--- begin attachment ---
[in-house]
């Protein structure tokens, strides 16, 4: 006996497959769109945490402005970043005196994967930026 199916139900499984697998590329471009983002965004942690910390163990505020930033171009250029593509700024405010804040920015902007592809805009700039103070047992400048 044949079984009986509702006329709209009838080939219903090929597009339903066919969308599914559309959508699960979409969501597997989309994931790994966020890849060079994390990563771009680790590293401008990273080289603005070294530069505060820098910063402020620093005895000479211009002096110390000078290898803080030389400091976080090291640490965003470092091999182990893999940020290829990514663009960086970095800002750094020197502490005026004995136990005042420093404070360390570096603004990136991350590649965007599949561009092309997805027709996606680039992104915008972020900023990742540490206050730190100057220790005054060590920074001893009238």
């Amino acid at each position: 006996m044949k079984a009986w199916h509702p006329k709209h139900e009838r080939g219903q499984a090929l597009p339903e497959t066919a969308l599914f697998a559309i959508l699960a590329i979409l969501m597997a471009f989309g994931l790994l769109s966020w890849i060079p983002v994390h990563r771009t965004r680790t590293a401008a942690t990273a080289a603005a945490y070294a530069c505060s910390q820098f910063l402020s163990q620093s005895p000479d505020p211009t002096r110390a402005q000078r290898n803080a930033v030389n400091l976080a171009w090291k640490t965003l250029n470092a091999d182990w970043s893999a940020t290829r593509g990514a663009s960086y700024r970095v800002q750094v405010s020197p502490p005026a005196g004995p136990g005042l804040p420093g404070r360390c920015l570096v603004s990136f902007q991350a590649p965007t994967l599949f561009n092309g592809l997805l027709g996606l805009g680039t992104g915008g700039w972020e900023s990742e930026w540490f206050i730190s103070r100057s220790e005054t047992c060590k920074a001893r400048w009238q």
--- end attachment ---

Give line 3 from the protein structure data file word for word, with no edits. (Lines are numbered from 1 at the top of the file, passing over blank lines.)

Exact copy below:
């Amino acid at each position: 006996m044949k079984a009986w199916h509702p006329k709209h139900e009838r080939g219903q499984a090929l597009p339903e497959t066919a969308l599914f697998a559309i959508l699960a590329i979409l969501m597997a471009f989309g994931l790994l769109s966020w890849i060079p983002v994390h990563r771009t965004r680790t590293a401008a942690t990273a080289a603005a945490y070294a530069c505060s910390q820098f910063l402020s163990q620093s005895p000479d505020p211009t002096r110390a402005q000078r290898n803080a930033v030389n400091l976080a171009w090291k640490t965003l250029n470092a091999d182990w970043s893999a940020t290829r593509g990514a663009s960086y700024r970095v800002q750094v405010s020197p502490p005026a005196g004995p136990g005042l804040p420093g404070r360390c920015l570096v603004s990136f902007q991350a590649p965007t994967l599949f561009n092309g592809l997805l027709g996606l805009g680039t992104g915008g700039w972020e900023s990742e930026w540490f206050i730190s103070r100057s220790e005054t047992c060590k920074a001893r400048w009238q």